Talking It Through

On a busy day, the organization now leads between 60 and 70 cops through a process it describes as “diffusing.” The 45-to-90 minute sessions involve up to nine officers with two peer counselors and a mental health professional. They are encouraged to recount their experiences and reactions to make members of the group aware of their emotions and to see that they are shared by the by their co-workers.

POPPA estimates that it has taken 1,400 officers through this process and believes that the NYPD has held the sessions with at least 1,000 others. The Deputy Commissioner for Public Information did not return calls seeking verification of this estimate.

‘We Don’t Want Any’

The difficulties that the organization confronts in overcoming a police culture in which acknowledging psychological stress and strain has been discouraged either as a sign of weakness or a ticket to losing your gun and badge was illustrated by the initial reaction of the ESU, the elite unit that lost 14 members in the disaster and which continues to work round the clock in the recovery effort.

When cops working as POPPA volunteers first approached the ESU headquarters at Ground Zero, members of the unit roughly turned them away, Mr. Genet recalled. “You Jehovah Witnesses get out of here, we don’t want any,” was the response. Apparently the volunteers were wearing yellow jackets, the same color worn by preachers ranging from ranging from evangelical Christians to members of the Church of Scientology who flooded the site.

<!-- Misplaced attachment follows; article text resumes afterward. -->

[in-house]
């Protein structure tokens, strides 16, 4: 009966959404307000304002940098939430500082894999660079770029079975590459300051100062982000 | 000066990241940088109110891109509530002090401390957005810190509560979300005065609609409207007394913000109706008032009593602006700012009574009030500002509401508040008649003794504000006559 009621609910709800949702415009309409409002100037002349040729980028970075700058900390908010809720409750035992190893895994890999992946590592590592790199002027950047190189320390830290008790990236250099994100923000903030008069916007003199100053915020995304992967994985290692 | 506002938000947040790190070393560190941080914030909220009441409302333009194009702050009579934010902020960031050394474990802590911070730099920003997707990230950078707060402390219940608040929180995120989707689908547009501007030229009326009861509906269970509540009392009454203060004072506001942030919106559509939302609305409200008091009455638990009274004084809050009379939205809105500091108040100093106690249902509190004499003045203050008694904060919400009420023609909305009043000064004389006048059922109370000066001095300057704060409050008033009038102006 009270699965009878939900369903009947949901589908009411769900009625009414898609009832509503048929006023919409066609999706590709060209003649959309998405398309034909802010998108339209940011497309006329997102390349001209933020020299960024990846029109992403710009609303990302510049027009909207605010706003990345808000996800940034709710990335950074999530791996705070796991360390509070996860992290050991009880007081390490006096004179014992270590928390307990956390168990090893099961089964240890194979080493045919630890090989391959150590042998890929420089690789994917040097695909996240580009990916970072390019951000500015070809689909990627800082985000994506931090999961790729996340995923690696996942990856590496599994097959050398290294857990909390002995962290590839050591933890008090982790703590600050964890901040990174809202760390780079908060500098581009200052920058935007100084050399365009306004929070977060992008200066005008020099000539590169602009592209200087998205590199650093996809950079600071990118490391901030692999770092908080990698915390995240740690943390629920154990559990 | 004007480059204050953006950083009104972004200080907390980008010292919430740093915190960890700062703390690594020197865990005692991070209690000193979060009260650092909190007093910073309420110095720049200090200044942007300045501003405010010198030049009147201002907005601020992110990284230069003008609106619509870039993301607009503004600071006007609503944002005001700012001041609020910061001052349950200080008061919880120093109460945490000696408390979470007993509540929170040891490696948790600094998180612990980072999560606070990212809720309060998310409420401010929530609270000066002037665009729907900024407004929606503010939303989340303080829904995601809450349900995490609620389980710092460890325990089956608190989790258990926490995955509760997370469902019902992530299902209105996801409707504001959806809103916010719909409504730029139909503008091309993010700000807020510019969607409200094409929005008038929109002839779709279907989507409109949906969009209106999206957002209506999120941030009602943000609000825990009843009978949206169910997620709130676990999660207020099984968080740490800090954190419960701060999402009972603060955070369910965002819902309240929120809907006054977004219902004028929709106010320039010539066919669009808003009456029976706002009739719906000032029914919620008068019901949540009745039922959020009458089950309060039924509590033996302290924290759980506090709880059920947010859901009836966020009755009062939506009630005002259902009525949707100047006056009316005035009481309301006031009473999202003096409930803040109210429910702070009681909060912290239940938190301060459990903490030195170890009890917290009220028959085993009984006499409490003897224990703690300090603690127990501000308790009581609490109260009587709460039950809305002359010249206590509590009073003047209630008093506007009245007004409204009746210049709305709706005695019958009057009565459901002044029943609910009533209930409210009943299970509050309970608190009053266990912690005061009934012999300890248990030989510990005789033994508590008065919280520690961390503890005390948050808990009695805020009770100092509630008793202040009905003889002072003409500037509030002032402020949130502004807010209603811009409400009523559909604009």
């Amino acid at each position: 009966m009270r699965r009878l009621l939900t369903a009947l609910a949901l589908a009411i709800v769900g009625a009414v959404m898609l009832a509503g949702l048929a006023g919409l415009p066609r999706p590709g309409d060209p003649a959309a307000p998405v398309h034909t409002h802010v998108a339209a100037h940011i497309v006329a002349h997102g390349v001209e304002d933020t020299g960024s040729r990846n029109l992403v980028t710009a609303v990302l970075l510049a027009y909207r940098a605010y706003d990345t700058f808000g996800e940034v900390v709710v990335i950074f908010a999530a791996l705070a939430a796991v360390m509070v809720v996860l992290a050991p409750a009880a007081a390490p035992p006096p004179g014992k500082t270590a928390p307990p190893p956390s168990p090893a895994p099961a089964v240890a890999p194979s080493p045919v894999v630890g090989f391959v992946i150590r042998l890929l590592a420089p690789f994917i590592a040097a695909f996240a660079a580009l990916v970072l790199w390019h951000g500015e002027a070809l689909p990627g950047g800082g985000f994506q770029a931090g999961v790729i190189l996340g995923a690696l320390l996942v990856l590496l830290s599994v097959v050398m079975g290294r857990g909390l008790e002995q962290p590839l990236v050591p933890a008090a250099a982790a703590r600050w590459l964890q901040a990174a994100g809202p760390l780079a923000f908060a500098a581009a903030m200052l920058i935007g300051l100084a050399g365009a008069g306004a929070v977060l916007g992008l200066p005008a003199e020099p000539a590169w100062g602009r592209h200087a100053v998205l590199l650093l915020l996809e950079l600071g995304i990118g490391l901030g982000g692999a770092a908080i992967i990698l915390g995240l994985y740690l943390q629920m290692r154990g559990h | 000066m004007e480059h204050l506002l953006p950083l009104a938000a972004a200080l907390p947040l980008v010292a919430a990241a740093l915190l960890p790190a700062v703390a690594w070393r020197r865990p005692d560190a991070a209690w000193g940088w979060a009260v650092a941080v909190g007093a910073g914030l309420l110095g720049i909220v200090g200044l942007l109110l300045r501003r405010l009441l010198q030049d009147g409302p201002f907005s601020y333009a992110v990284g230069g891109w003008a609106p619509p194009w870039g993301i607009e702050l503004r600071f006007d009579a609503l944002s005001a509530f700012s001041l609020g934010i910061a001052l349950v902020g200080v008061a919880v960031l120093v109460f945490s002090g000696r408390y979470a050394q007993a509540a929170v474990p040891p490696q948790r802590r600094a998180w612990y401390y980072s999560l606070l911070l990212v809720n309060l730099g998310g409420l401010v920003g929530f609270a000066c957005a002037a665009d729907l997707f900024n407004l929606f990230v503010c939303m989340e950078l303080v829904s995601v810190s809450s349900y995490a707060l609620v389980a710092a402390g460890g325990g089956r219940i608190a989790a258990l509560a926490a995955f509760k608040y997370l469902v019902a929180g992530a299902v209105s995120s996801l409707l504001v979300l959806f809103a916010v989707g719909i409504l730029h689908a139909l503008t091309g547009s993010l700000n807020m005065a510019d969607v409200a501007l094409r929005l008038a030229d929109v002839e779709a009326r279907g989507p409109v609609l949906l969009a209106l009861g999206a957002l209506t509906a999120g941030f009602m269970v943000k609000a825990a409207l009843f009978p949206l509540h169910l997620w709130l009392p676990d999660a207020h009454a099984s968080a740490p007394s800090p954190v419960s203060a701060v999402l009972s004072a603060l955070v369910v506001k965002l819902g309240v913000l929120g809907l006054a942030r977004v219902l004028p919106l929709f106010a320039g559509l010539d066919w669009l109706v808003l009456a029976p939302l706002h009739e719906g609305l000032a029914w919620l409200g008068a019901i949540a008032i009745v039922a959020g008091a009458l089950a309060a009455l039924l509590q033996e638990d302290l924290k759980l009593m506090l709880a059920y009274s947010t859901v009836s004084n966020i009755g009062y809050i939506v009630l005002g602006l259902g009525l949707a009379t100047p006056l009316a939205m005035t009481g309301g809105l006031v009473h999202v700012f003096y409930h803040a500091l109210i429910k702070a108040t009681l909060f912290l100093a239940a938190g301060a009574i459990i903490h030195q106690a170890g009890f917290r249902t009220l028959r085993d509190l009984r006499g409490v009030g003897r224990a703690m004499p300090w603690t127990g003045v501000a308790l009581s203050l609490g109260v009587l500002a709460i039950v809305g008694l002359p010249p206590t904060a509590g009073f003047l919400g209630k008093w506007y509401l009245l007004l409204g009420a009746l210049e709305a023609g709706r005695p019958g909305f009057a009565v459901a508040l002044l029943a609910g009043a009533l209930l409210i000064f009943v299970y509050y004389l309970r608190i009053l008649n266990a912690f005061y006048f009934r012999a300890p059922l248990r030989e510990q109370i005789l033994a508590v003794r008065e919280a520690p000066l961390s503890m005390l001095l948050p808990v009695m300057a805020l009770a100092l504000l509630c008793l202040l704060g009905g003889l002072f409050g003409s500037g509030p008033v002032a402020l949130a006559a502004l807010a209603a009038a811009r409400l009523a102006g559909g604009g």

Took Several Tries

Only after a second and a third visit, Mr. Genet said, were the ESU cops, whom he described as “the John Waynes of the job,” willing to hear them out. The next day, some of them came to the POPPA office at the Federal Reserve Bank to talk.

While police officers have been exposed to unspeakable horrors, from office workers jumping to their deaths from the upper stories of the Twin Towers on the day of the terrorist attacks, to pulling body parts from debris, or cataloguing them at the morgue, the greatest trauma for cops has been a sense of helplessness, Mr. Genet said.

“They take responsibility for the fact that it happened; they feel they should have been able to stop it," said the POPPA director. Both cops who were at the scene and survived, while their comrades died, and others who were not first responders at the disaster site but felt they should have been there, are wrestling with guilt.

Program Origins

POPPA’s origins date back to 1995, when the NYPD and its unions began to confront the implications of a shocking spike in suicides by police officers over the previous year. The organization was founded to provide peer support, with the conception that cops would accept help from their co-workers if they did not fear that by admitting to a problem they would face the threat of being put on modified duty and seeing their careers ended.

It also established an emergency “helpline” for officers facing serious problems including threats of suicide. The number of calls to the phone number increased from 250 in 1997 to 1,800 in the first nine months of this year.

Over the past few weeks, the organization reports, calls to the helpline (1-888-267-7267) have increased three-fold, virtually all of them directly related to the trauma of the Trade Center disaster.